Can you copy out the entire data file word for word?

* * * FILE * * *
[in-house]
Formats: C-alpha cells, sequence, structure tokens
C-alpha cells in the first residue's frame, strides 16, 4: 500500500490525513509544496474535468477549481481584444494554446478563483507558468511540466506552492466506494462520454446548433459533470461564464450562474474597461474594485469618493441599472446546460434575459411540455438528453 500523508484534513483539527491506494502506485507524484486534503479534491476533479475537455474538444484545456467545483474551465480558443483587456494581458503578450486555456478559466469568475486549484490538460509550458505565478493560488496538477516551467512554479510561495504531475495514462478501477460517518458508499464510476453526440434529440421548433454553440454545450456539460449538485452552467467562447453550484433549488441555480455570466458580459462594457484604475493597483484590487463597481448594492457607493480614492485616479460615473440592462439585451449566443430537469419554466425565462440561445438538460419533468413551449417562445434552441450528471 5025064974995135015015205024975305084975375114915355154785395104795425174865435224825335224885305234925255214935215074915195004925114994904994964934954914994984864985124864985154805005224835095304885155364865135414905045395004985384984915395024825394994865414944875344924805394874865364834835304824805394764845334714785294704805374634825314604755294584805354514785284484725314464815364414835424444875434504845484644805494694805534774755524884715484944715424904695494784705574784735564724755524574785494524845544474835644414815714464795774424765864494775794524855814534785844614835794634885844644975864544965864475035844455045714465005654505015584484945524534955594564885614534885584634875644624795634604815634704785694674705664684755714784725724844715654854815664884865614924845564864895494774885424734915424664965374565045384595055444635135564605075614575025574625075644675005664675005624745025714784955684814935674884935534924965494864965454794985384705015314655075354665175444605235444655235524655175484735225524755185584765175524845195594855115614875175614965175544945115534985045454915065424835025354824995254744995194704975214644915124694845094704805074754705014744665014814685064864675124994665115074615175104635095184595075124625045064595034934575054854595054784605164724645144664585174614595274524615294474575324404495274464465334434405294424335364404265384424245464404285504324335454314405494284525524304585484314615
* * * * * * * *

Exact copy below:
[in-house]
Formats: C-alpha cells, sequence, structure tokens
C-alpha cells in the first residue's frame, strides 16, 4: 500500500490525513509544496474535468477549481481584444494554446478563483507558468511540466506552492466506494462520454446548433459533470461564464450562474474597461474594485469618493441599472446546460434575459411540455438528453 500523508484534513483539527491506494502506485507524484486534503479534491476533479475537455474538444484545456467545483474551465480558443483587456494581458503578450486555456478559466469568475486549484490538460509550458505565478493560488496538477516551467512554479510561495504531475495514462478501477460517518458508499464510476453526440434529440421548433454553440454545450456539460449538485452552467467562447453550484433549488441555480455570466458580459462594457484604475493597483484590487463597481448594492457607493480614492485616479460615473440592462439585451449566443430537469419554466425565462440561445438538460419533468413551449417562445434552441450528471 5025064974995135015015205024975305084975375114915355154785395104795425174865435224825335224885305234925255214935215074915195004925114994904994964934954914994984864985124864985154805005224835095304885155364865135414905045395004985384984915395024825394994865414944875344924805394874865364834835304824805394764845334714785294704805374634825314604755294584805354514785284484725314464815364414835424444875434504845484644805494694805534774755524884715484944715424904695494784705574784735564724755524574785494524845544474835644414815714464795774424765864494775794524855814534785844614835794634885844644975864544965864475035844455045714465005654505015584484945524534955594564885614534885584634875644624795634604815634704785694674705664684755714784725724844715654854815664884865614924845564864895494774885424734915424664965374565045384595055444635135564605075614575025574625075644675005664675005624745025714784955684814935674884935534924965494864965454794985384705015314655075354665175444605235444655235524655175484735225524755185584765175524845195594855115614875175614965175544945115534985045454915065424835025354824995254744995194704975214644915124694845094704805074754705014744665014814685064864675124994665115074615175104635095184595075124625045064595034934575054854595054784605164724645144664585174614595274524615294474575324404495274464465334434405294424335364404265384424245464404285504324335454314405494284525524304585484314615